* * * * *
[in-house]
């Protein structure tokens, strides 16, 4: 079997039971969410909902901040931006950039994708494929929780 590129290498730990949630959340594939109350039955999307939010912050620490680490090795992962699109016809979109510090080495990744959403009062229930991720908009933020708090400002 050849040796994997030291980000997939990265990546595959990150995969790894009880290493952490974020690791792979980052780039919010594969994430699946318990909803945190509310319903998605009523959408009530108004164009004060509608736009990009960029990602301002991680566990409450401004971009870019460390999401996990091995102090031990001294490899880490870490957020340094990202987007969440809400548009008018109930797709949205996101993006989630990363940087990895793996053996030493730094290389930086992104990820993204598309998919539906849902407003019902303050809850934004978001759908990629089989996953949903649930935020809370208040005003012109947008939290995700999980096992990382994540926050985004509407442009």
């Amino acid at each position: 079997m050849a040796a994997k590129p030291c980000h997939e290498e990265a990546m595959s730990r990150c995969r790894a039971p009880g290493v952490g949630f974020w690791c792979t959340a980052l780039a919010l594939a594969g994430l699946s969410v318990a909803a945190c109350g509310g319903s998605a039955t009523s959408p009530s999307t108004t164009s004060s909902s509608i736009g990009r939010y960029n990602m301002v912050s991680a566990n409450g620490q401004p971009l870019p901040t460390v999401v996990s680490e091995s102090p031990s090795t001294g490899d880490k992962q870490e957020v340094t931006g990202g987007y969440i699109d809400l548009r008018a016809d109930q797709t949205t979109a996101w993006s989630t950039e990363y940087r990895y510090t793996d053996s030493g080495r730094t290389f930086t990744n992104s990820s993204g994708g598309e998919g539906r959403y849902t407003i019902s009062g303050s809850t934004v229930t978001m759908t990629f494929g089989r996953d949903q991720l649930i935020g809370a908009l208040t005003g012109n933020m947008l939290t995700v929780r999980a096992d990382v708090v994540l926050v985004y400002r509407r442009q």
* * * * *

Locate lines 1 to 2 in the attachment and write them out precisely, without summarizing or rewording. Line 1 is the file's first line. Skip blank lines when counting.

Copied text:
[in-house]
């Protein structure tokens, strides 16, 4: 079997039971969410909902901040931006950039994708494929929780 590129290498730990949630959340594939109350039955999307939010912050620490680490090795992962699109016809979109510090080495990744959403009062229930991720908009933020708090400002 050849040796994997030291980000997939990265990546595959990150995969790894009880290493952490974020690791792979980052780039919010594969994430699946318990909803945190509310319903998605009523959408009530108004164009004060509608736009990009960029990602301002991680566990409450401004971009870019460390999401996990091995102090031990001294490899880490870490957020340094990202987007969440809400548009008018109930797709949205996101993006989630990363940087990895793996053996030493730094290389930086992104990820993204598309998919539906849902407003019902303050809850934004978001759908990629089989996953949903649930935020809370208040005003012109947008939290995700999980096992990382994540926050985004509407442009």